A study at the University of Pittsburgh shows a way to find the risk of heart diseases in women with race and location of body fat. Excess fat accumulation around the heart is a risk factor for heart diseases. But only a specialized heart scan can show the fat accumulation around the heart.
Authors say their previous study plus the current study helped them in developing a tool to evaluate heart disease risk and also provides a suggestion for lifestyle modifications to reduce heart disease risk in women.
The researchers studied more than 520 women residing in Chicago and Pittsburgh, aged around 51 years with different stages of the menopause. They examined CT scans of the participants and blood pressure (BP). The study results show
The researchers say the worst outcomes in the heart health with abdominal fat for black men and women and the worst outcomes in the heart health with higher BMI for white men and women. Lead author of the study was Samar El Khoudary, Ph.D., associate professor, epidemiology, Pitts Graduate School of Public Health, Pittsburgh, United States. The study findings were published on August 2, 2017, in the journal Menopause. Title of the article was "Cardiovascular fat in women at midlife: effects of race, overall adiposity and central adiposity. The SWAN Cardiovascular Fat Study".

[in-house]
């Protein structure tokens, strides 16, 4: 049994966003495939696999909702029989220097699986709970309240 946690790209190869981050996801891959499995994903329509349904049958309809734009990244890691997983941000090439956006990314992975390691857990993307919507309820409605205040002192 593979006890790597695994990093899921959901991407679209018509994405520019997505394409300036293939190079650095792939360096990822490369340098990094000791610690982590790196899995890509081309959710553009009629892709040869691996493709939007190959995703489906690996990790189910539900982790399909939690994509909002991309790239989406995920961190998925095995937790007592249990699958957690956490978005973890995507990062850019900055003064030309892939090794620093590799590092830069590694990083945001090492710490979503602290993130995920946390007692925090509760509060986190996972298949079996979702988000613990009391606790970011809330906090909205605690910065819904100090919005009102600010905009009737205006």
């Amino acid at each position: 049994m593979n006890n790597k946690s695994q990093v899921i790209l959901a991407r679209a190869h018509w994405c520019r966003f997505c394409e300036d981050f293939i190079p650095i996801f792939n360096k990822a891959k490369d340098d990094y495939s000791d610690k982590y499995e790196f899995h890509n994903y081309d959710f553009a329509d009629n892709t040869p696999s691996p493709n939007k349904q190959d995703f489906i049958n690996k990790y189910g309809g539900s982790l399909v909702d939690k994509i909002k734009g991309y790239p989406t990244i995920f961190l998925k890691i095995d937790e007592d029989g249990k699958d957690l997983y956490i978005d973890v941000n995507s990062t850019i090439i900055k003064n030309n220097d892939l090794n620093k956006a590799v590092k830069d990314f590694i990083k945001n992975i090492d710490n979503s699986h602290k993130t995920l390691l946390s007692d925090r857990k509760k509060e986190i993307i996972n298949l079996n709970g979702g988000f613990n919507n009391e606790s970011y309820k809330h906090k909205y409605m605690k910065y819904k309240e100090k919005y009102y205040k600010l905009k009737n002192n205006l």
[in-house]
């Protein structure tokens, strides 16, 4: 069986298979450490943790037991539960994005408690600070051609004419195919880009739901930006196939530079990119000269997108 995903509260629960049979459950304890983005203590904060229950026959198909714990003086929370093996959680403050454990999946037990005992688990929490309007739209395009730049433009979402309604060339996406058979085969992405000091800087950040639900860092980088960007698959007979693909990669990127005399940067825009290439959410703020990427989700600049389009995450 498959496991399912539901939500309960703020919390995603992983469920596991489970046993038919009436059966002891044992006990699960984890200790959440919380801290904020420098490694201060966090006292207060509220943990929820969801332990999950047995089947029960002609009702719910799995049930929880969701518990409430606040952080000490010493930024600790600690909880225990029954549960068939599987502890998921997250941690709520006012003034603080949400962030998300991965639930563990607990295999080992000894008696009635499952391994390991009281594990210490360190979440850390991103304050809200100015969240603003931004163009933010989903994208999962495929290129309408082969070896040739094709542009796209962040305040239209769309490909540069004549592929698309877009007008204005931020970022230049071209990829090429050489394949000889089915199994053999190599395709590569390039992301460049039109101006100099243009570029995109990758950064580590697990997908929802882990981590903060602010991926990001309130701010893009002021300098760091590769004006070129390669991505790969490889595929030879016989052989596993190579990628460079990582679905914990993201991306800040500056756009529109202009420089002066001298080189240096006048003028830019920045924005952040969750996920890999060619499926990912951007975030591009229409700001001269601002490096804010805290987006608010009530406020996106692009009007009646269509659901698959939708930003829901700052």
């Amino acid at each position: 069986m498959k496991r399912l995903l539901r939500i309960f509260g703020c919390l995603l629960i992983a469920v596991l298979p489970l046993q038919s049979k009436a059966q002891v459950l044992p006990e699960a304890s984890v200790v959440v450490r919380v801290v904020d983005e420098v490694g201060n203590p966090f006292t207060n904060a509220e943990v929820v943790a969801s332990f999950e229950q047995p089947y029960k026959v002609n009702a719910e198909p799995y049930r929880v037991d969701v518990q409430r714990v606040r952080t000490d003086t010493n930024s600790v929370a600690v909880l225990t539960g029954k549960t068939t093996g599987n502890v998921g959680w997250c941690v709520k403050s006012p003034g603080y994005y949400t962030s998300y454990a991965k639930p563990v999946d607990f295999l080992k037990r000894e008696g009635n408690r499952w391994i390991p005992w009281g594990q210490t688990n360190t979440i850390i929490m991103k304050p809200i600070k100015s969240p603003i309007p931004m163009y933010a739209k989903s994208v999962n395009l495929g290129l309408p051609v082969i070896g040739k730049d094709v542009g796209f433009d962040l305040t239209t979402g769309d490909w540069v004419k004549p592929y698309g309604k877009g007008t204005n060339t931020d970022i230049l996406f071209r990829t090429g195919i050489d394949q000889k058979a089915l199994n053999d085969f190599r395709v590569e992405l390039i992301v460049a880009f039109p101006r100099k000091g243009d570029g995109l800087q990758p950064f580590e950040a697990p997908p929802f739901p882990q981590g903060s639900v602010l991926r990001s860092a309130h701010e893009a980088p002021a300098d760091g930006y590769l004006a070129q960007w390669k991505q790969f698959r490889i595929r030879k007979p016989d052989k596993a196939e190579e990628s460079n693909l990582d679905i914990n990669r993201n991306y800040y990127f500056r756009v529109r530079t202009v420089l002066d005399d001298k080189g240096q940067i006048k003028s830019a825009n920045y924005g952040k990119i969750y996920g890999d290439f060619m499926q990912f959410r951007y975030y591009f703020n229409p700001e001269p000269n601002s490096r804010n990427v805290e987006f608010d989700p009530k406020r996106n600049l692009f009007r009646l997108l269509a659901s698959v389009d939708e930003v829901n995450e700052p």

A study on 236,939 Swedish men, born between 1952 and 1956, shows enhanced risk in adults with cardiovascular diseases and admission to the hospital even if the patient recovers from pneumonia or sepsis infection.
The study shows the incidence of inflammation even after five years in patients recovered from pneumonia or sepsis infection. Heart diseases such as cardiovascular disease, coronary heart disease, heart diseases and stroke are associated with inflammation.
The following table shows risk of cardiovascular diseases after recovery from pneumonia or sepsis infection even after considering other risk factors such as obesity (overweight or higher body mass index. BMI) low physical activity (or sedentary behavior or couch potato behavior), high blood pressure (BP or hypertension) and household crowding (means needing one or more bedrooms at home) in childhood.
Co-author of the study was Scott Montgomery, Adjunct Professor, Orebro University, Sweden. The study was published on August 1, 2017, in the European Journal of Preventive Cardiology. Title of the article was "Severe infections and subsequent delayed cardiovascular disease."
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Published by Jammi Vasista, Chennai, India.